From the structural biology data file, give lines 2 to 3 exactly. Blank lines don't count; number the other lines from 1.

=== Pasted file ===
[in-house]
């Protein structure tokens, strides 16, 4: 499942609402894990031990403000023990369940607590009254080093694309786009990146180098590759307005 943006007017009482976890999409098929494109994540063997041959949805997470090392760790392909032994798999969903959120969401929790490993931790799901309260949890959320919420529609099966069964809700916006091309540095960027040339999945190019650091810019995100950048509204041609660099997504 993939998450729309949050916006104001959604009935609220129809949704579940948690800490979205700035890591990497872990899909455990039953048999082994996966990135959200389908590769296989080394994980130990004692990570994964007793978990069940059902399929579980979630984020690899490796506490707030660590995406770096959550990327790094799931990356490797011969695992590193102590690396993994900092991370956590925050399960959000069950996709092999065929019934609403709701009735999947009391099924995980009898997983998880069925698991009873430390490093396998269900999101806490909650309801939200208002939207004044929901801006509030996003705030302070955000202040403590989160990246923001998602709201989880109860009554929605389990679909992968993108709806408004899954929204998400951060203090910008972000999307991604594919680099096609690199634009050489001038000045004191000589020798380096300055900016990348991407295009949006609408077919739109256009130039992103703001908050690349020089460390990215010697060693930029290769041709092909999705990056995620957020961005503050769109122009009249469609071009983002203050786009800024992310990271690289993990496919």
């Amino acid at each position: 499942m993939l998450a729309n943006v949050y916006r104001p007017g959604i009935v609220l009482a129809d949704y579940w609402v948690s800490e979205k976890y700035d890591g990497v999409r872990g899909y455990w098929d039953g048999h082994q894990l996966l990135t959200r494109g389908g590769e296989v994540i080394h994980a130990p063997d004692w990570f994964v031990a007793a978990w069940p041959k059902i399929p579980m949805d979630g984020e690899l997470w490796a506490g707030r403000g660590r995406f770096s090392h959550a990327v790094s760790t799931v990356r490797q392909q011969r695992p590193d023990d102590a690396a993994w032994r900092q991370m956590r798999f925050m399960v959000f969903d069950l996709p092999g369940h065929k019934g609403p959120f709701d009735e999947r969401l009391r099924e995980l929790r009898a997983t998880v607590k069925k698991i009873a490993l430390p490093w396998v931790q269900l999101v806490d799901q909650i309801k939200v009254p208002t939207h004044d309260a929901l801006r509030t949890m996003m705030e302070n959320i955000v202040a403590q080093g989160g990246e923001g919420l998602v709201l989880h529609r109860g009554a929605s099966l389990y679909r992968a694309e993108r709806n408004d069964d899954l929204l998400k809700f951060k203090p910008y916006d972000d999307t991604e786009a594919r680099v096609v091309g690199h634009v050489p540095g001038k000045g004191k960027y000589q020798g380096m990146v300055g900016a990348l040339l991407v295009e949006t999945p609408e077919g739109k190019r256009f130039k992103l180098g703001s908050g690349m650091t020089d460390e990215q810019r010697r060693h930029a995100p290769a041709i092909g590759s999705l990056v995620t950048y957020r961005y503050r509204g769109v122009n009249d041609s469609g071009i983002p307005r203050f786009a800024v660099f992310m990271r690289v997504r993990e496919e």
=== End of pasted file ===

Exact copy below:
């Protein structure tokens, strides 16, 4: 499942609402894990031990403000023990369940607590009254080093694309786009990146180098590759307005 943006007017009482976890999409098929494109994540063997041959949805997470090392760790392909032994798999969903959120969401929790490993931790799901309260949890959320919420529609099966069964809700916006091309540095960027040339999945190019650091810019995100950048509204041609660099997504 993939998450729309949050916006104001959604009935609220129809949704579940948690800490979205700035890591990497872990899909455990039953048999082994996966990135959200389908590769296989080394994980130990004692990570994964007793978990069940059902399929579980979630984020690899490796506490707030660590995406770096959550990327790094799931990356490797011969695992590193102590690396993994900092991370956590925050399960959000069950996709092999065929019934609403709701009735999947009391099924995980009898997983998880069925698991009873430390490093396998269900999101806490909650309801939200208002939207004044929901801006509030996003705030302070955000202040403590989160990246923001998602709201989880109860009554929605389990679909992968993108709806408004899954929204998400951060203090910008972000999307991604594919680099096609690199634009050489001038000045004191000589020798380096300055900016990348991407295009949006609408077919739109256009130039992103703001908050690349020089460390990215010697060693930029290769041709092909999705990056995620957020961005503050769109122009009249469609071009983002203050786009800024992310990271690289993990496919």
């Amino acid at each position: 499942m993939l998450a729309n943006v949050y916006r104001p007017g959604i009935v609220l009482a129809d949704y579940w609402v948690s800490e979205k976890y700035d890591g990497v999409r872990g899909y455990w098929d039953g048999h082994q894990l996966l990135t959200r494109g389908g590769e296989v994540i080394h994980a130990p063997d004692w990570f994964v031990a007793a978990w069940p041959k059902i399929p579980m949805d979630g984020e690899l997470w490796a506490g707030r403000g660590r995406f770096s090392h959550a990327v790094s760790t799931v990356r490797q392909q011969r695992p590193d023990d102590a690396a993994w032994r900092q991370m956590r798999f925050m399960v959000f969903d069950l996709p092999g369940h065929k019934g609403p959120f709701d009735e999947r969401l009391r099924e995980l929790r009898a997983t998880v607590k069925k698991i009873a490993l430390p490093w396998v931790q269900l999101v806490d799901q909650i309801k939200v009254p208002t939207h004044d309260a929901l801006r509030t949890m996003m705030e302070n959320i955000v202040a403590q080093g989160g990246e923001g919420l998602v709201l989880h529609r109860g009554a929605s099966l389990y679909r992968a694309e993108r709806n408004d069964d899954l929204l998400k809700f951060k203090p910008y916006d972000d999307t991604e786009a594919r680099v096609v091309g690199h634009v050489p540095g001038k000045g004191k960027y000589q020798g380096m990146v300055g900016a990348l040339l991407v295009e949006t999945p609408e077919g739109k190019r256009f130039k992103l180098g703001s908050g690349m650091t020089d460390e990215q810019r010697r060693h930029a995100p290769a041709i092909g590759s999705l990056v995620t950048y957020r961005y503050r509204g769109v122009n009249d041609s469609g071009i983002p307005r203050f786009a800024v660099f992310m990271r690289v997504r993990e496919e």